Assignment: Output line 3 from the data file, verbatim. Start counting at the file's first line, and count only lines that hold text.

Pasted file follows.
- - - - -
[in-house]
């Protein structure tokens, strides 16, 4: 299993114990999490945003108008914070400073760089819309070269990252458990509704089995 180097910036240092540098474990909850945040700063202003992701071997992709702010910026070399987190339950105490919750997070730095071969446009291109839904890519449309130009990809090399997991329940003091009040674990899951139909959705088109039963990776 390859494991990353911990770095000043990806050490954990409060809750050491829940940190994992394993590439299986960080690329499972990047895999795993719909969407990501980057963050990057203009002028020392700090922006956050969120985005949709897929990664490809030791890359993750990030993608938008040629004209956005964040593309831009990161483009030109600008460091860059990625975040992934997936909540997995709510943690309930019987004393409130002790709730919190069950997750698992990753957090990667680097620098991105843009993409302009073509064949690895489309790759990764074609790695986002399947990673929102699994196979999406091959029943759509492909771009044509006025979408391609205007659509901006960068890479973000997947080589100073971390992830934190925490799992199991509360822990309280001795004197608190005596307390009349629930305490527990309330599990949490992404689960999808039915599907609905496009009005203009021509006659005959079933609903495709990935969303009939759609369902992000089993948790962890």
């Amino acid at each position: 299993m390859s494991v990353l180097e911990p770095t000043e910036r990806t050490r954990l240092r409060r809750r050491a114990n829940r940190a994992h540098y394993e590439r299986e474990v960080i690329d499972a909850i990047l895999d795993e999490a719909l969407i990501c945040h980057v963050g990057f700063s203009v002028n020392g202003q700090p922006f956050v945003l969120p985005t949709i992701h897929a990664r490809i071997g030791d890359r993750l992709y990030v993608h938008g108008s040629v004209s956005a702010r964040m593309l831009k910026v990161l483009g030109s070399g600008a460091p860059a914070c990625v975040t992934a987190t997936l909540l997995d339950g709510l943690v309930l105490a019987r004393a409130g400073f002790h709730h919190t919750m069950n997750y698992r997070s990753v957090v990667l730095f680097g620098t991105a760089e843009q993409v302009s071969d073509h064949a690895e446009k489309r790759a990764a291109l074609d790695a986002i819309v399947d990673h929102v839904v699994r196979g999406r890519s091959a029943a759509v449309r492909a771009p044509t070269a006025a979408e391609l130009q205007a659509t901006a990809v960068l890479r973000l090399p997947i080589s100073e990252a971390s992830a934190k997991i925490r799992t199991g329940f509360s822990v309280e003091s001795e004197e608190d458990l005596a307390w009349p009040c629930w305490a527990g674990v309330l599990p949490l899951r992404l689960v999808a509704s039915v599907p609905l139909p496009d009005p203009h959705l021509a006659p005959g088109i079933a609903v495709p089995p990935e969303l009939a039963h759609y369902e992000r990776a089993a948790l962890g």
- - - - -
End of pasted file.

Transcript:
């Amino acid at each position: 299993m390859s494991v990353l180097e911990p770095t000043e910036r990806t050490r954990l240092r409060r809750r050491a114990n829940r940190a994992h540098y394993e590439r299986e474990v960080i690329d499972a909850i990047l895999d795993e999490a719909l969407i990501c945040h980057v963050g990057f700063s203009v002028n020392g202003q700090p922006f956050v945003l969120p985005t949709i992701h897929a990664r490809i071997g030791d890359r993750l992709y990030v993608h938008g108008s040629v004209s956005a702010r964040m593309l831009k910026v990161l483009g030109s070399g600008a460091p860059a914070c990625v975040t992934a987190t997936l909540l997995d339950g709510l943690v309930l105490a019987r004393a409130g400073f002790h709730h919190t919750m069950n997750y698992r997070s990753v957090v990667l730095f680097g620098t991105a760089e843009q993409v302009s071969d073509h064949a690895e446009k489309r790759a990764a291109l074609d790695a986002i819309v399947d990673h929102v839904v699994r196979g999406r890519s091959a029943a759509v449309r492909a771009p044509t070269a006025a979408e391609l130009q205007a659509t901006a990809v960068l890479r973000l090399p997947i080589s100073e990252a971390s992830a934190k997991i925490r799992t199991g329940f509360s822990v309280e003091s001795e004197e608190d458990l005596a307390w009349p009040c629930w305490a527990g674990v309330l599990p949490l899951r992404l689960v999808a509704s039915v599907p609905l139909p496009d009005p203009h959705l021509a006659p005959g088109i079933a609903v495709p089995p990935e969303l009939a039963h759609y369902e992000r990776a089993a948790l962890g």